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# If ten students appear in an examination and 4 of them are

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Director
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If ten students appear in an examination and 4 of them are [#permalink]

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06 Jan 2004, 16:14
This topic is locked. If you want to discuss this question please re-post it in the respective forum.

If ten students appear in an examination and 4 of them are appearing for mathematics and rest for 6 different subjects, in how many ways can they be seated in a row so that no copying is possible?
Director
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06 Jan 2004, 16:30
If ten students appear in an examination and 4 of them are appearing for mathematics and rest for 6 different subjects, in how many ways can they be seated in a row so that no copying is possible?

If it were a computer adaptive test then it would be 10!

If it were paper and pencil it would be 6!x4!
Senior Manager
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06 Jan 2004, 16:33
I feel the answer should be 6! * 4! * 4
Director
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06 Jan 2004, 16:57
If ten students appear in an examination and 4 of them are appearing for mathematics and rest for 6 different subjects, in how many ways can they be seated in a row so that no copying is possible?

I'm a little confused now, there are only 5 spaces between 6 students. I'm not in my right mind today - stressful day in the markets for me.
Director
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06 Jan 2004, 17:05
Titleist wrote:
If ten students appear in an examination and 4 of them are appearing for mathematics and rest for 6 different subjects, in how many ways can they be seated in a row so that no copying is possible?

I'm a little confused now, there are only 5 spaces between 6 students. I'm not in my right mind today - stressful day in the markets for me.

Director
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06 Jan 2004, 17:29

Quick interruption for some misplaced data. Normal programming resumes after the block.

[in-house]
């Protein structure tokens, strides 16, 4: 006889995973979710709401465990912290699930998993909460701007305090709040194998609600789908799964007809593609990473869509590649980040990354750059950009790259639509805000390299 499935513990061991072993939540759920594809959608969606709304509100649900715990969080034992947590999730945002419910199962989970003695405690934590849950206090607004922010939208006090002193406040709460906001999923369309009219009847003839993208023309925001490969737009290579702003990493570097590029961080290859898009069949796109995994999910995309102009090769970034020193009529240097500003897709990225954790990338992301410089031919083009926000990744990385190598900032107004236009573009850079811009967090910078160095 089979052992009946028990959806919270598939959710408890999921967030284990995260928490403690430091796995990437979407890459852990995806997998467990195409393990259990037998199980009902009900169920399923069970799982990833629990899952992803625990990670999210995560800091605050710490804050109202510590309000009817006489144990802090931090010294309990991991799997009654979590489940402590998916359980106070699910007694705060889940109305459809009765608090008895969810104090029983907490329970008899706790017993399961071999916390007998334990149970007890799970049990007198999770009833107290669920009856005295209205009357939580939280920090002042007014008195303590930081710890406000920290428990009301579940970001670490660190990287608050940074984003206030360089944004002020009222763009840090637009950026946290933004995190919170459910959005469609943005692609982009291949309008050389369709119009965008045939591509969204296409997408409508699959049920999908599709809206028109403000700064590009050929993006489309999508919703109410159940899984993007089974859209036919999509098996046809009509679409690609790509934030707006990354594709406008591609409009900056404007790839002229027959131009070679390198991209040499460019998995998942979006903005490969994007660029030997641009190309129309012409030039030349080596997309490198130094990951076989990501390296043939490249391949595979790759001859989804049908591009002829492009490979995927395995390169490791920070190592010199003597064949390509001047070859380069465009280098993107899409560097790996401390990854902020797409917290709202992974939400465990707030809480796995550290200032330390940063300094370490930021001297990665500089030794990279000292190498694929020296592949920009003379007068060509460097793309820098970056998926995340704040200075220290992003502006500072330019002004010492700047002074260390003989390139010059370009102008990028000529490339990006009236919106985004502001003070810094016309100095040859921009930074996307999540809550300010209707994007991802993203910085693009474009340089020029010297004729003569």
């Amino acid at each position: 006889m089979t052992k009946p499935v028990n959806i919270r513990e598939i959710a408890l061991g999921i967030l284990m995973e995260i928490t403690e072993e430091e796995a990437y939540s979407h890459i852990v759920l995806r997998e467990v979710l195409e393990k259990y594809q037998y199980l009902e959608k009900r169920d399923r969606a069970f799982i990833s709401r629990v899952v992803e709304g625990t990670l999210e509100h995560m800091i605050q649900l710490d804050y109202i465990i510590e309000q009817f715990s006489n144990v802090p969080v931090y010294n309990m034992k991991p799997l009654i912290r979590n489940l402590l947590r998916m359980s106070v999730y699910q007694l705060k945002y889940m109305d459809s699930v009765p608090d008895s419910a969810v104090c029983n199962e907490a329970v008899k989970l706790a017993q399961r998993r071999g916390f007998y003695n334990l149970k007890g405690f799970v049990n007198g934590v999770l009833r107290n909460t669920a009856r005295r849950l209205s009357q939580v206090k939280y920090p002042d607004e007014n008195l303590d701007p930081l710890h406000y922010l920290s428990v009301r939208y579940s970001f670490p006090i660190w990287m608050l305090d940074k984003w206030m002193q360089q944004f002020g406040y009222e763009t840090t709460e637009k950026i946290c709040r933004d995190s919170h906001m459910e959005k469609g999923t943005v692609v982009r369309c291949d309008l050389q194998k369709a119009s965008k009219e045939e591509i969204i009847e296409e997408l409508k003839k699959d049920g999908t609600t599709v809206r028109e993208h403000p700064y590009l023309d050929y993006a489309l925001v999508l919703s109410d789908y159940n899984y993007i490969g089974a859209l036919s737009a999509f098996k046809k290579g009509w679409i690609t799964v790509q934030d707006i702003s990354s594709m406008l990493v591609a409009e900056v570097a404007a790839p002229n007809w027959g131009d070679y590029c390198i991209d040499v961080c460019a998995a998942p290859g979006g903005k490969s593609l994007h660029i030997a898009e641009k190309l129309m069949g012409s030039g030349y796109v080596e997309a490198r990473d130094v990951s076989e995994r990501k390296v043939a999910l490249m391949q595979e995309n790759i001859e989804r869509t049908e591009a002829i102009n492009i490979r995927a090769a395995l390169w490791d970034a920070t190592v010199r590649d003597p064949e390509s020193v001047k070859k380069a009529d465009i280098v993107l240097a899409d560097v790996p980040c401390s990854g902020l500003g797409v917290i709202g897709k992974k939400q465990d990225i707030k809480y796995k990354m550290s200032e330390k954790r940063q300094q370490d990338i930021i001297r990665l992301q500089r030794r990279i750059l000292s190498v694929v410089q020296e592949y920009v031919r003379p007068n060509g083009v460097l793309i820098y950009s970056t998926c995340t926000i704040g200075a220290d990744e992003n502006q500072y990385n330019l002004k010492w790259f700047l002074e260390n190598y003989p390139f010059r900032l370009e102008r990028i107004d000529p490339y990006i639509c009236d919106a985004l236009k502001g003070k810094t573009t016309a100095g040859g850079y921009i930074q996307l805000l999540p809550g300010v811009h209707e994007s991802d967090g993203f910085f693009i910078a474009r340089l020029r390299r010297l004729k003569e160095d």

I agree with Geethu - I get 6!*4!*4
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06 Jan 2004, 22:36
Explanation Titleist & Geethu for ur answers

Vivek
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"Start By Doing What Is Necessary ,Then What Is Possible & Suddenly You Will Realise That You Are Doing The Impossible"

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07 Jan 2004, 09:04
Lets assume S as six different subject students and M as Math students. There are four different ways to arrange them.

M S M S M S M S S S

S M S M S M S M S S

S S M S M S M S M S

S S S M S M S M S M

S can be arranged in 6! ways and
M can be arranged in 4! ways

So, the answer should be 6! X 4! X 4
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07 Jan 2004, 09:52
Geethu wrote:
Lets assume S as six different subject students and M as Math students. There are four different ways to arrange them.

M S M S M S M S S S

S M S M S M S M S S

S S M S M S M S M S

S S S M S M S M S M

S can be arranged in 6! ways and
M can be arranged in 4! ways

So, the answer should be 6! X 4! X 4

You can also have more staggered patterns which would mean that the multiplier can be more than 4:

M S S M S S M S M S

S M S M S M S M S S x 2

S S M S M S M S M S x 2

S S S M S M S M S M x 2

M S M S M S M S S S

M S S M S M S M S S

M S S S M S M S M S

M S S S S M S M S M

M S S S M S S M S M

As you can see there are quite a few patterns here.

You can arrange them as long as the math students are not sitting next to each other. There was no limit on the question.

hmmm...
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07 Jan 2004, 10:25
Yes. You are right Titleist. So, what is the maximum number of possible combinations.
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09 Jan 2004, 21:35
subtract number of ways in which atleast two are together from the total number of ways.

if 2 are together then we have 4C2 and treating this as one group we have 8 people left so number of ways = 4C2 * (8+1)!
smilarly 3 people together = 4C3 * (7+1)!
and 4 people together = 4C4 * (6+1)!

total ways in which copying takes place =
4C2 * 9! + 4C3 * 8! + 4C4 * 7! = 7! * 465
subtract this from 10!
so we get
7! ( 10*9*8 - 465 ) = 255 * 7!

what is the official answer ?
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